Location: Windy Corner. Milepost 106 Seward Highway south of Anchorage, Alaska
Date of Photo: January 5, 2020
Temperature: -7 F
Current Weather: Mostly Clear
Camera Settings for photo
Canon 1DX Mark IV w/ 100-400mm 4.5-5.6 L II at 100mm f/7.1 1/1000th second ISO 320 hand-held
A Dall Sheep family ewe, ram and lamb pause while feeding in the Chugach Mountains in Chugach State Park in winter.
History and Information about this location
There’s a place just south of Anchorage along the Seward Highway, Windy Corner, that is famous for having Dall Sheep visit often. It is the only location in the world where Dall sheep make it down to sea-level. They are often times right next to the highway. What attracts them here is a natural mineral lick as well as a lot of lichen and shrubs as food sources. In the spring there is a good chance to see ewe’s with their newborn lambs. In October, during the rut season one might get to see ram’s butting heads to see who has the right to mate with a particular ewe.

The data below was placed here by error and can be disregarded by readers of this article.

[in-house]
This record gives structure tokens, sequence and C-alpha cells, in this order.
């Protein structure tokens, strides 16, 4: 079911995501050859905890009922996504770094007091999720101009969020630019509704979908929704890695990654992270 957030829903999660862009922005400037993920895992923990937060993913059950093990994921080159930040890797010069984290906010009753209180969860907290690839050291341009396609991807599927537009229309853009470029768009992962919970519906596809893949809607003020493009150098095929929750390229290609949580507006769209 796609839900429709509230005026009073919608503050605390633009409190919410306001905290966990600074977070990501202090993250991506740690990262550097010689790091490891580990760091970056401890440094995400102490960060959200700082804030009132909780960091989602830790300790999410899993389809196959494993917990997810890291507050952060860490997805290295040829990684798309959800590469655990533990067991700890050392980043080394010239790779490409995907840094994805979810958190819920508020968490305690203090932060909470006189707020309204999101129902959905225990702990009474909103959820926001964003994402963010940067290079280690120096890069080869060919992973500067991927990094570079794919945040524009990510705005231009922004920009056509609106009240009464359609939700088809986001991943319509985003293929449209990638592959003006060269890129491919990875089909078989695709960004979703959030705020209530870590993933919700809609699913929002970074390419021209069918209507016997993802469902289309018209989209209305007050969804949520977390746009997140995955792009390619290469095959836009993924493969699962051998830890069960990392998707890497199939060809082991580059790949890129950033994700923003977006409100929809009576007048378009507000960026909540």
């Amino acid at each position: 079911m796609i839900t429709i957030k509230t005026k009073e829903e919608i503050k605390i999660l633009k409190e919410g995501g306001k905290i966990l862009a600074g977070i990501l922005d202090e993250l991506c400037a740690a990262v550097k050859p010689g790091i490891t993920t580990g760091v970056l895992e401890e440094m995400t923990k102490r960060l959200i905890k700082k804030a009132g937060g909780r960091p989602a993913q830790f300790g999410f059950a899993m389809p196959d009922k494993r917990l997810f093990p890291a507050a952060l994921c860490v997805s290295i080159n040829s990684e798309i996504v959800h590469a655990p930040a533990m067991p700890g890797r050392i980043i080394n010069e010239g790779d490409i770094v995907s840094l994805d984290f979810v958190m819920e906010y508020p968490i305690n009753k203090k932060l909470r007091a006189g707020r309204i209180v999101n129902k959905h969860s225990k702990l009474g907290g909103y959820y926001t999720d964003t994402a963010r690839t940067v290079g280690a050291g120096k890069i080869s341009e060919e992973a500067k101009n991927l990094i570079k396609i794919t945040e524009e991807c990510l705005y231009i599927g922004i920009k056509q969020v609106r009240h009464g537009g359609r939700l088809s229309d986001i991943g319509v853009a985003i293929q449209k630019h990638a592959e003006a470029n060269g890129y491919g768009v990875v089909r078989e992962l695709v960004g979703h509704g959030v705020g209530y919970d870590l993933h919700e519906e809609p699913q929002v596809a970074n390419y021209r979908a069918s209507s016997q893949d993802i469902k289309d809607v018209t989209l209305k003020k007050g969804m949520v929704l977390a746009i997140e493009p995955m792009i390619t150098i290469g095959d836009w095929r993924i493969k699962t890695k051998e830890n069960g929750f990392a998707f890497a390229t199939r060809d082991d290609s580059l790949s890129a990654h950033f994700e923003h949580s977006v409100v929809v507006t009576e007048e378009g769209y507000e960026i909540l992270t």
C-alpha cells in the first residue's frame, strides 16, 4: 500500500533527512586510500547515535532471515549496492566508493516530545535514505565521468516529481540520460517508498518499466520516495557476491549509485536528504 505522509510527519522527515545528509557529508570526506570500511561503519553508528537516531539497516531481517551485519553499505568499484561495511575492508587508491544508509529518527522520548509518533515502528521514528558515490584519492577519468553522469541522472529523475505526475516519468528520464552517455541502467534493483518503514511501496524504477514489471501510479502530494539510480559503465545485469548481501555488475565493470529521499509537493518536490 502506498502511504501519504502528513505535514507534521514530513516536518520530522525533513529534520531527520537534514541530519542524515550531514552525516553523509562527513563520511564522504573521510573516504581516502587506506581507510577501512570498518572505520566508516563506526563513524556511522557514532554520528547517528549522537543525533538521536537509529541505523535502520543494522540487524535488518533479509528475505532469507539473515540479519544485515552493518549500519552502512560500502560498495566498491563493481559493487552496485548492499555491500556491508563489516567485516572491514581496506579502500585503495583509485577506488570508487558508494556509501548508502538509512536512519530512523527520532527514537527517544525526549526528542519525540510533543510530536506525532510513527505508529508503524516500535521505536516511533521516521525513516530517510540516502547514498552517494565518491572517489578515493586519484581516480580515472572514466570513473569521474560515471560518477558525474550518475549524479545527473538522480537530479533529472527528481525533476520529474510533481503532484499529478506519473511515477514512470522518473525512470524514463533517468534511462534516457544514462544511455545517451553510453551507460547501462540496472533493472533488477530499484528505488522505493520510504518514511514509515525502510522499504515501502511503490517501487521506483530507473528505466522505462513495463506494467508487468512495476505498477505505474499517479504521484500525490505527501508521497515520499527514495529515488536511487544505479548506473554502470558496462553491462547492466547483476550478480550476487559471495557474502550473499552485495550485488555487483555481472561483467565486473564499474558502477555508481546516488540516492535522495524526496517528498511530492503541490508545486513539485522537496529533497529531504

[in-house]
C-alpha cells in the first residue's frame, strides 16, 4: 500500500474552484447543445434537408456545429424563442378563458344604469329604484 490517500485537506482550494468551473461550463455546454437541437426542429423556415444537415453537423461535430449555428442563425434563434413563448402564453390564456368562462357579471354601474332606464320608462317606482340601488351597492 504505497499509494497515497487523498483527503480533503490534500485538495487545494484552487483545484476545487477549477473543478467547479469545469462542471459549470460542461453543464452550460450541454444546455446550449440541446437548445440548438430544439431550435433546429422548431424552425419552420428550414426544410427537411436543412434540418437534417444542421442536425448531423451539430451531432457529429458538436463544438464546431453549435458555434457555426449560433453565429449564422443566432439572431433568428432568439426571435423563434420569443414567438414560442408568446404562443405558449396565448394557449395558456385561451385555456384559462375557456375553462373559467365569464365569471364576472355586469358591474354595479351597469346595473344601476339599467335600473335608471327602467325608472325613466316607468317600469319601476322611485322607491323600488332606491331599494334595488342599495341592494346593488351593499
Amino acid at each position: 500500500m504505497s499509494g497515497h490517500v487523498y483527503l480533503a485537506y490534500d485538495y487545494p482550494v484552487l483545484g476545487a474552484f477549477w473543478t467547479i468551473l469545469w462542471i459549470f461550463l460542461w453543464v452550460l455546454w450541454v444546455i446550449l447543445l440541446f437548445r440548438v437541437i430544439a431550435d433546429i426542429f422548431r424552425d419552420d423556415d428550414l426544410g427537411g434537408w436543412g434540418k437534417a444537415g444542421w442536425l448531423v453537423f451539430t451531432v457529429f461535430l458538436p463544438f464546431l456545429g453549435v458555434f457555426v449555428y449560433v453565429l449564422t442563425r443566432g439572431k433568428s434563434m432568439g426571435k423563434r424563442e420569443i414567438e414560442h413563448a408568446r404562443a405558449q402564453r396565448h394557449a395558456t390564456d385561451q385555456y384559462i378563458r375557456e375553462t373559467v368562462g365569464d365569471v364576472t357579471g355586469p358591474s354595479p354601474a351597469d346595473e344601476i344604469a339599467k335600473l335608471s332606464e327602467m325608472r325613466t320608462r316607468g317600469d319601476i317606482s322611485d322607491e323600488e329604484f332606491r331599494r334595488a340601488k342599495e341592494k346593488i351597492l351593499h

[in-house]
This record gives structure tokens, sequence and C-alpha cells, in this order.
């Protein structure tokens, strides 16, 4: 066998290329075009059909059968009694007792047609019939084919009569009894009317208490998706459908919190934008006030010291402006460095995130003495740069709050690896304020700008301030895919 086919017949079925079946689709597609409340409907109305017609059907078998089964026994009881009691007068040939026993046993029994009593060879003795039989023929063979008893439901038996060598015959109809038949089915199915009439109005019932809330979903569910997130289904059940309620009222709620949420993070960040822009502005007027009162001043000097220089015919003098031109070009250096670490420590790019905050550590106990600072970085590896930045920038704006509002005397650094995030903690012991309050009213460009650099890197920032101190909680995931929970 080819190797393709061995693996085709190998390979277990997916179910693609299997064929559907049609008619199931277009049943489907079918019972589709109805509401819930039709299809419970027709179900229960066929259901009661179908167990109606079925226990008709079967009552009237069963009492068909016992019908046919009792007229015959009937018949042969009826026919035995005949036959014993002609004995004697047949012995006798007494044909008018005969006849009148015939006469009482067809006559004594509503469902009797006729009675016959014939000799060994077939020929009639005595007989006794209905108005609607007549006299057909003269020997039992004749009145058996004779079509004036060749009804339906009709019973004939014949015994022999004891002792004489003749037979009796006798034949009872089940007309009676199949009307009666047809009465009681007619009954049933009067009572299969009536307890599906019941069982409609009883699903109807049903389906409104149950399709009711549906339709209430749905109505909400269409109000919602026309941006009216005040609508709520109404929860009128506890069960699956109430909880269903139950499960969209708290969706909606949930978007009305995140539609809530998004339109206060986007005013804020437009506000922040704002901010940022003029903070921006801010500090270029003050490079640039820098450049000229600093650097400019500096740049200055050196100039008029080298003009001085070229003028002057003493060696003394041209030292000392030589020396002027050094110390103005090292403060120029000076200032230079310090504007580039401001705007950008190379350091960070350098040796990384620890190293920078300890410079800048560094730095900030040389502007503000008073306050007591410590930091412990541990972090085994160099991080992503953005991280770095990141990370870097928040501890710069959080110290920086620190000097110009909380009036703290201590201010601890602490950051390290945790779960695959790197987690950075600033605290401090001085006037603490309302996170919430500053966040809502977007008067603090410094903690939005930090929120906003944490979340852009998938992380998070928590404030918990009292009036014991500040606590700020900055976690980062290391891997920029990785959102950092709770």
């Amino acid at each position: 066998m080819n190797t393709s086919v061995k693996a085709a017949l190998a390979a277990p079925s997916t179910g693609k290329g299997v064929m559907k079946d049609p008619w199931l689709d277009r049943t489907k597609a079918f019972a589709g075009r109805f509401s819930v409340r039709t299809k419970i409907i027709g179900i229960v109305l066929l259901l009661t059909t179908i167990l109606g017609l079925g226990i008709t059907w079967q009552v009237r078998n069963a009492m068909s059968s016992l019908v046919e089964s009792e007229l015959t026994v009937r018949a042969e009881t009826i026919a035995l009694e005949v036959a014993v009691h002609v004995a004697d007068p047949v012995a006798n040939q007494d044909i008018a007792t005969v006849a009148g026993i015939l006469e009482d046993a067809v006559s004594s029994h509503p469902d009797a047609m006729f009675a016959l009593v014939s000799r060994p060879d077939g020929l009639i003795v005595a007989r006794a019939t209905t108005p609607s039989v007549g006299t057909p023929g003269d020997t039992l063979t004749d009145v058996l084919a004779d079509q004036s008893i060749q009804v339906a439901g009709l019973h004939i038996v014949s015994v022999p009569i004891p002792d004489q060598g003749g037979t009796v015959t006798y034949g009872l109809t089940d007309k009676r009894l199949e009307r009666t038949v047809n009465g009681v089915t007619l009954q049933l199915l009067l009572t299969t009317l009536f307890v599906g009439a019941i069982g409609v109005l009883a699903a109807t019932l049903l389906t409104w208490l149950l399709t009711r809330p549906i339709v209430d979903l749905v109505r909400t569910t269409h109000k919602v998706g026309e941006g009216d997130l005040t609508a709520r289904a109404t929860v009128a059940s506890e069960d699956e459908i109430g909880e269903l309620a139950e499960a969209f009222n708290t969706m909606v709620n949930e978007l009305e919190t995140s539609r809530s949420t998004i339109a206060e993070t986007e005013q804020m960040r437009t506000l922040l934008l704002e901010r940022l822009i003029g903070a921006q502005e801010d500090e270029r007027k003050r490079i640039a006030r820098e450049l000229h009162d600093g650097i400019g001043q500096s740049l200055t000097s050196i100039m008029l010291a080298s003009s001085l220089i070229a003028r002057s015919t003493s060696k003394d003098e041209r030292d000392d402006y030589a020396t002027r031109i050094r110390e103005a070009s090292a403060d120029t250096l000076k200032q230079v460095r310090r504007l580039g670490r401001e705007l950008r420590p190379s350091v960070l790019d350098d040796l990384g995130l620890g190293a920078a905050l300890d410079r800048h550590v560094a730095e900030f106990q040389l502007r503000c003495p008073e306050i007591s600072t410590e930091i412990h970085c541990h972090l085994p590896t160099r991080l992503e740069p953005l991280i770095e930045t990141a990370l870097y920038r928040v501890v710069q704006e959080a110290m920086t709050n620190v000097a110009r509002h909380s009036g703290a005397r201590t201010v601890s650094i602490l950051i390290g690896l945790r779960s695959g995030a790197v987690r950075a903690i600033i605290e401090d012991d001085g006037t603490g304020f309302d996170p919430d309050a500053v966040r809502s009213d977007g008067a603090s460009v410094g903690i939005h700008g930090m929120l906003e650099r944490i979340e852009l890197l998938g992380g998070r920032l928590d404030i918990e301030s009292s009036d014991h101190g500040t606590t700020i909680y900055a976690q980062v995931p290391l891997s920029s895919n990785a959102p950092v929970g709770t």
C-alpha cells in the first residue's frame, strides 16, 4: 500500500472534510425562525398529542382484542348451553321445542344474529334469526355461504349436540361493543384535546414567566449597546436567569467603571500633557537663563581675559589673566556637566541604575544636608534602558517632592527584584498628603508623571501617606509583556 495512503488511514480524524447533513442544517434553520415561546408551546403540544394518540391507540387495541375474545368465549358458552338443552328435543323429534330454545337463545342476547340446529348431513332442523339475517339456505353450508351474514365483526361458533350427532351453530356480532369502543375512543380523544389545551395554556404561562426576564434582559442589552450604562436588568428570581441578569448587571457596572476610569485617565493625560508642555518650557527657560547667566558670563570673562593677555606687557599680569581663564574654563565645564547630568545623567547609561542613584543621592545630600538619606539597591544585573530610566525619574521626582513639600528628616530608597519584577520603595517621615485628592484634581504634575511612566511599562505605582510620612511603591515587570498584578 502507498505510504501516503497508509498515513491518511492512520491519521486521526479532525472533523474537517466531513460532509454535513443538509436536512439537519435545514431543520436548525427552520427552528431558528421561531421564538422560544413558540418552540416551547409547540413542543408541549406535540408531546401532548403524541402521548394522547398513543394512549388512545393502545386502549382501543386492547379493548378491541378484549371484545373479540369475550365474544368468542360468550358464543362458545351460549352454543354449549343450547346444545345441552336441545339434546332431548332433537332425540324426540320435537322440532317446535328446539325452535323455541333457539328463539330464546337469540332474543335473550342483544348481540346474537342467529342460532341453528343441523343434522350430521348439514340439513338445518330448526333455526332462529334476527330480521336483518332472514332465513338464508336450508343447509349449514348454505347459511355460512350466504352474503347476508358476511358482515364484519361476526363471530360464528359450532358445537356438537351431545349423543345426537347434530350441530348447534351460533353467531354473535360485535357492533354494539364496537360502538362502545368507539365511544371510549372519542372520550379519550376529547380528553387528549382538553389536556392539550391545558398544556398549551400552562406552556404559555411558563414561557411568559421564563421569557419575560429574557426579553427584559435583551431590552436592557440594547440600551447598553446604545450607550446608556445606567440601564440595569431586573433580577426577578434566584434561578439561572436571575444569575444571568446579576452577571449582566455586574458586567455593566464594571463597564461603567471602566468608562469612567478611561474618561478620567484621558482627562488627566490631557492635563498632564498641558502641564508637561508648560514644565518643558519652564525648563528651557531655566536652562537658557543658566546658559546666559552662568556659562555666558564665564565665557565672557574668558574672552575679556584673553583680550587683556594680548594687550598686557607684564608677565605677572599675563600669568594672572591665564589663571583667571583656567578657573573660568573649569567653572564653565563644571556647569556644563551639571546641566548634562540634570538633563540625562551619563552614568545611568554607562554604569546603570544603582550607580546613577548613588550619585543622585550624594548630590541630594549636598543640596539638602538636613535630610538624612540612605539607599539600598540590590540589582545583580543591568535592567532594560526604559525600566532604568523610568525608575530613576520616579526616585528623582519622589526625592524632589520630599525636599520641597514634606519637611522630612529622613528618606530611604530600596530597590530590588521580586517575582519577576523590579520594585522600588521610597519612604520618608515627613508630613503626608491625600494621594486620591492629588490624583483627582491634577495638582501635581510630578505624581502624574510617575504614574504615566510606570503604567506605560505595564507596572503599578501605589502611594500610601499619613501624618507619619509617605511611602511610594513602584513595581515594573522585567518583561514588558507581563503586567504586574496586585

From the highway the Chugach mountains rise nearly vertical to over 4,000 feet. The sheep are most adapt at climbing these near vertical slopes with the aid of their special cloven hooves with rough pads that aid in gripping. The Dall sheep are named after American naturalist William Dall (1845-1927) who visited Alaska in the late 1800’s and described the sheep.